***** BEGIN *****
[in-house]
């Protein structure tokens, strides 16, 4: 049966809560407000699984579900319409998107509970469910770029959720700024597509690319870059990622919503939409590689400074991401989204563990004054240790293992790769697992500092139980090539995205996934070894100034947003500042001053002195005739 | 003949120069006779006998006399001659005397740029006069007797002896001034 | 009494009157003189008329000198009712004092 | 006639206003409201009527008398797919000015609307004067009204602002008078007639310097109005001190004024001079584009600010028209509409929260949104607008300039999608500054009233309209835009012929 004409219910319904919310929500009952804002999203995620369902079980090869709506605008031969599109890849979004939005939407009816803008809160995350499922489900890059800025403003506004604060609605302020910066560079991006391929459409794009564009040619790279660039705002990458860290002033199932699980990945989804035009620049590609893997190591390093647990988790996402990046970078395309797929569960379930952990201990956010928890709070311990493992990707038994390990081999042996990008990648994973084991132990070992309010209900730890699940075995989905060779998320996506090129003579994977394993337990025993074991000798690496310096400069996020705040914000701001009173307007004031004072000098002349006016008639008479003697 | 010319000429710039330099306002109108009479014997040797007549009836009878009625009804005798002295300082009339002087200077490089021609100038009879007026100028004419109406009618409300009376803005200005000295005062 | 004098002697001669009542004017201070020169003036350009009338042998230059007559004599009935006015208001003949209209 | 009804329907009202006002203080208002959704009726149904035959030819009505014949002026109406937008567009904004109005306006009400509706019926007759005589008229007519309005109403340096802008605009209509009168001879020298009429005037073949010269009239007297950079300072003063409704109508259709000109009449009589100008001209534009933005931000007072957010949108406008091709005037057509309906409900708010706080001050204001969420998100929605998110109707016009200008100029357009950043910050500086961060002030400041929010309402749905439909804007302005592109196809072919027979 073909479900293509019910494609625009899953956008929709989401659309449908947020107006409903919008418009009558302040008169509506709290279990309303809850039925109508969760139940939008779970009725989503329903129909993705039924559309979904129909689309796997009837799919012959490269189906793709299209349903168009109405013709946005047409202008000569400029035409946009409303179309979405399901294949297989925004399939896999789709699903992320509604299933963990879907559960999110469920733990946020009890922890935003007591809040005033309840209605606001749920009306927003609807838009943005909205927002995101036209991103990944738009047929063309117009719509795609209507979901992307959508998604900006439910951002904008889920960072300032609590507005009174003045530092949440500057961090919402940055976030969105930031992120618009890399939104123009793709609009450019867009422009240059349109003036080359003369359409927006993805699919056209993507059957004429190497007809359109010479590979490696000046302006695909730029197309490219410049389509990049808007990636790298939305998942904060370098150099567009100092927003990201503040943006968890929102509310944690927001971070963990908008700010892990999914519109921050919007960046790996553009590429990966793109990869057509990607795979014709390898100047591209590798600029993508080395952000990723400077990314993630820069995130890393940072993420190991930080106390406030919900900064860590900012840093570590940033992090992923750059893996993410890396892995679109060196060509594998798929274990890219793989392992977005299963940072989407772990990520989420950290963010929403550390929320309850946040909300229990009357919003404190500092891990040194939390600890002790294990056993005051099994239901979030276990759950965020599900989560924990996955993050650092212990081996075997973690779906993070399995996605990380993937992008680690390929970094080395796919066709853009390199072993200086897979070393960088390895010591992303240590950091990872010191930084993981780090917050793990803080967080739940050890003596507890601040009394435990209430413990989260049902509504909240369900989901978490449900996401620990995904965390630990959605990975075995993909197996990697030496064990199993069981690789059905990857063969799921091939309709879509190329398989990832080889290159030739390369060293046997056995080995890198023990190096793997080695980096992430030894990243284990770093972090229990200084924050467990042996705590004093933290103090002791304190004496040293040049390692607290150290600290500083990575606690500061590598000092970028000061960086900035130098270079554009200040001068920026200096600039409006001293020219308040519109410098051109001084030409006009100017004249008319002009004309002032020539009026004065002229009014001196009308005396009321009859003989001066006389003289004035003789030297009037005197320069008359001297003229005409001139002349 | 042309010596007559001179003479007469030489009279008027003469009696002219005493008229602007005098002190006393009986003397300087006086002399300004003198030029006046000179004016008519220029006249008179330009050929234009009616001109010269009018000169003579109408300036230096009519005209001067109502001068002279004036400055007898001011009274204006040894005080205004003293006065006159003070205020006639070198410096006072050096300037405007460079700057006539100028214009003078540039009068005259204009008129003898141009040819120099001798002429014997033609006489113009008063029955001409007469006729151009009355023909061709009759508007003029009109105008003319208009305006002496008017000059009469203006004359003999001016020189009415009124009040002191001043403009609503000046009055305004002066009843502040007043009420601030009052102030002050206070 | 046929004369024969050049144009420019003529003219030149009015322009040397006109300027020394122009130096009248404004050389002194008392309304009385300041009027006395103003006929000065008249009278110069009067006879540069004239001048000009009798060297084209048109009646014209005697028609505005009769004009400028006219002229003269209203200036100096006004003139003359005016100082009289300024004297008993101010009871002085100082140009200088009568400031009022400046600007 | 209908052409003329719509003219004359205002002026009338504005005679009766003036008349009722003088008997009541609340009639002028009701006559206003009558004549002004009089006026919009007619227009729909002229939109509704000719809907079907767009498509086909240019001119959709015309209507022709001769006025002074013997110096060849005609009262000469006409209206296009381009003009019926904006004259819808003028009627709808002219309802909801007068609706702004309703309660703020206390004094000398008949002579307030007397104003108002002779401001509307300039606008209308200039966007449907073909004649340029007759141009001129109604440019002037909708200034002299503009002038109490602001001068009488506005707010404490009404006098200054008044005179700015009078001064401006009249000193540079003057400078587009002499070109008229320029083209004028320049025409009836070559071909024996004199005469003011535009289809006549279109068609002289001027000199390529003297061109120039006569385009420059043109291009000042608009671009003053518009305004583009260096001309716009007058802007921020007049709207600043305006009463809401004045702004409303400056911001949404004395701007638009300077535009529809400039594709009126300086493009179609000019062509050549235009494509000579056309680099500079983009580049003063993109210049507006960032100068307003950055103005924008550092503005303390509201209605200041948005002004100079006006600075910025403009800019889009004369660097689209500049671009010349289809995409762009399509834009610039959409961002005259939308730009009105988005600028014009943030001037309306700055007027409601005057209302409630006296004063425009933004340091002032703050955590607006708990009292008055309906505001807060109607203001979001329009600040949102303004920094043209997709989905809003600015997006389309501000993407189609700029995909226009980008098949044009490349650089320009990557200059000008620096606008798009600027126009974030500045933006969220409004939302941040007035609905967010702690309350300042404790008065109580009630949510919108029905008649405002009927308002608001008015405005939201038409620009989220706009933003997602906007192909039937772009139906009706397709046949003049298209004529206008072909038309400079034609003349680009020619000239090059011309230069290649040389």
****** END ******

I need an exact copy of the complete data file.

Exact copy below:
[in-house]
């Protein structure tokens, strides 16, 4: 049966809560407000699984579900319409998107509970469910770029959720700024597509690319870059990622919503939409590689400074991401989204563990004054240790293992790769697992500092139980090539995205996934070894100034947003500042001053002195005739 | 003949120069006779006998006399001659005397740029006069007797002896001034 | 009494009157003189008329000198009712004092 | 006639206003409201009527008398797919000015609307004067009204602002008078007639310097109005001190004024001079584009600010028209509409929260949104607008300039999608500054009233309209835009012929 004409219910319904919310929500009952804002999203995620369902079980090869709506605008031969599109890849979004939005939407009816803008809160995350499922489900890059800025403003506004604060609605302020910066560079991006391929459409794009564009040619790279660039705002990458860290002033199932699980990945989804035009620049590609893997190591390093647990988790996402990046970078395309797929569960379930952990201990956010928890709070311990493992990707038994390990081999042996990008990648994973084991132990070992309010209900730890699940075995989905060779998320996506090129003579994977394993337990025993074991000798690496310096400069996020705040914000701001009173307007004031004072000098002349006016008639008479003697 | 010319000429710039330099306002109108009479014997040797007549009836009878009625009804005798002295300082009339002087200077490089021609100038009879007026100028004419109406009618409300009376803005200005000295005062 | 004098002697001669009542004017201070020169003036350009009338042998230059007559004599009935006015208001003949209209 | 009804329907009202006002203080208002959704009726149904035959030819009505014949002026109406937008567009904004109005306006009400509706019926007759005589008229007519309005109403340096802008605009209509009168001879020298009429005037073949010269009239007297950079300072003063409704109508259709000109009449009589100008001209534009933005931000007072957010949108406008091709005037057509309906409900708010706080001050204001969420998100929605998110109707016009200008100029357009950043910050500086961060002030400041929010309402749905439909804007302005592109196809072919027979 073909479900293509019910494609625009899953956008929709989401659309449908947020107006409903919008418009009558302040008169509506709290279990309303809850039925109508969760139940939008779970009725989503329903129909993705039924559309979904129909689309796997009837799919012959490269189906793709299209349903168009109405013709946005047409202008000569400029035409946009409303179309979405399901294949297989925004399939896999789709699903992320509604299933963990879907559960999110469920733990946020009890922890935003007591809040005033309840209605606001749920009306927003609807838009943005909205927002995101036209991103990944738009047929063309117009719509795609209507979901992307959508998604900006439910951002904008889920960072300032609590507005009174003045530092949440500057961090919402940055976030969105930031992120618009890399939104123009793709609009450019867009422009240059349109003036080359003369359409927006993805699919056209993507059957004429190497007809359109010479590979490696000046302006695909730029197309490219410049389509990049808007990636790298939305998942904060370098150099567009100092927003990201503040943006968890929102509310944690927001971070963990908008700010892990999914519109921050919007960046790996553009590429990966793109990869057509990607795979014709390898100047591209590798600029993508080395952000990723400077990314993630820069995130890393940072993420190991930080106390406030919900900064860590900012840093570590940033992090992923750059893996993410890396892995679109060196060509594998798929274990890219793989392992977005299963940072989407772990990520989420950290963010929403550390929320309850946040909300229990009357919003404190500092891990040194939390600890002790294990056993005051099994239901979030276990759950965020599900989560924990996955993050650092212990081996075997973690779906993070399995996605990380993937992008680690390929970094080395796919066709853009390199072993200086897979070393960088390895010591992303240590950091990872010191930084993981780090917050793990803080967080739940050890003596507890601040009394435990209430413990989260049902509504909240369900989901978490449900996401620990995904965390630990959605990975075995993909197996990697030496064990199993069981690789059905990857063969799921091939309709879509190329398989990832080889290159030739390369060293046997056995080995890198023990190096793997080695980096992430030894990243284990770093972090229990200084924050467990042996705590004093933290103090002791304190004496040293040049390692607290150290600290500083990575606690500061590598000092970028000061960086900035130098270079554009200040001068920026200096600039409006001293020219308040519109410098051109001084030409006009100017004249008319002009004309002032020539009026004065002229009014001196009308005396009321009859003989001066006389003289004035003789030297009037005197320069008359001297003229005409001139002349 | 042309010596007559001179003479007469030489009279008027003469009696002219005493008229602007005098002190006393009986003397300087006086002399300004003198030029006046000179004016008519220029006249008179330009050929234009009616001109010269009018000169003579109408300036230096009519005209001067109502001068002279004036400055007898001011009274204006040894005080205004003293006065006159003070205020006639070198410096006072050096300037405007460079700057006539100028214009003078540039009068005259204009008129003898141009040819120099001798002429014997033609006489113009008063029955001409007469006729151009009355023909061709009759508007003029009109105008003319208009305006002496008017000059009469203006004359003999001016020189009415009124009040002191001043403009609503000046009055305004002066009843502040007043009420601030009052102030002050206070 | 046929004369024969050049144009420019003529003219030149009015322009040397006109300027020394122009130096009248404004050389002194008392309304009385300041009027006395103003006929000065008249009278110069009067006879540069004239001048000009009798060297084209048109009646014209005697028609505005009769004009400028006219002229003269209203200036100096006004003139003359005016100082009289300024004297008993101010009871002085100082140009200088009568400031009022400046600007 | 209908052409003329719509003219004359205002002026009338504005005679009766003036008349009722003088008997009541609340009639002028009701006559206003009558004549002004009089006026919009007619227009729909002229939109509704000719809907079907767009498509086909240019001119959709015309209507022709001769006025002074013997110096060849005609009262000469006409209206296009381009003009019926904006004259819808003028009627709808002219309802909801007068609706702004309703309660703020206390004094000398008949002579307030007397104003108002002779401001509307300039606008209308200039966007449907073909004649340029007759141009001129109604440019002037909708200034002299503009002038109490602001001068009488506005707010404490009404006098200054008044005179700015009078001064401006009249000193540079003057400078587009002499070109008229320029083209004028320049025409009836070559071909024996004199005469003011535009289809006549279109068609002289001027000199390529003297061109120039006569385009420059043109291009000042608009671009003053518009305004583009260096001309716009007058802007921020007049709207600043305006009463809401004045702004409303400056911001949404004395701007638009300077535009529809400039594709009126300086493009179609000019062509050549235009494509000579056309680099500079983009580049003063993109210049507006960032100068307003950055103005924008550092503005303390509201209605200041948005002004100079006006600075910025403009800019889009004369660097689209500049671009010349289809995409762009399509834009610039959409961002005259939308730009009105988005600028014009943030001037309306700055007027409601005057209302409630006296004063425009933004340091002032703050955590607006708990009292008055309906505001807060109607203001979001329009600040949102303004920094043209997709989905809003600015997006389309501000993407189609700029995909226009980008098949044009490349650089320009990557200059000008620096606008798009600027126009974030500045933006969220409004939302941040007035609905967010702690309350300042404790008065109580009630949510919108029905008649405002009927308002608001008015405005939201038409620009989220706009933003997602906007192909039937772009139906009706397709046949003049298209004529206008072909038309400079034609003349680009020619000239090059011309230069290649040389």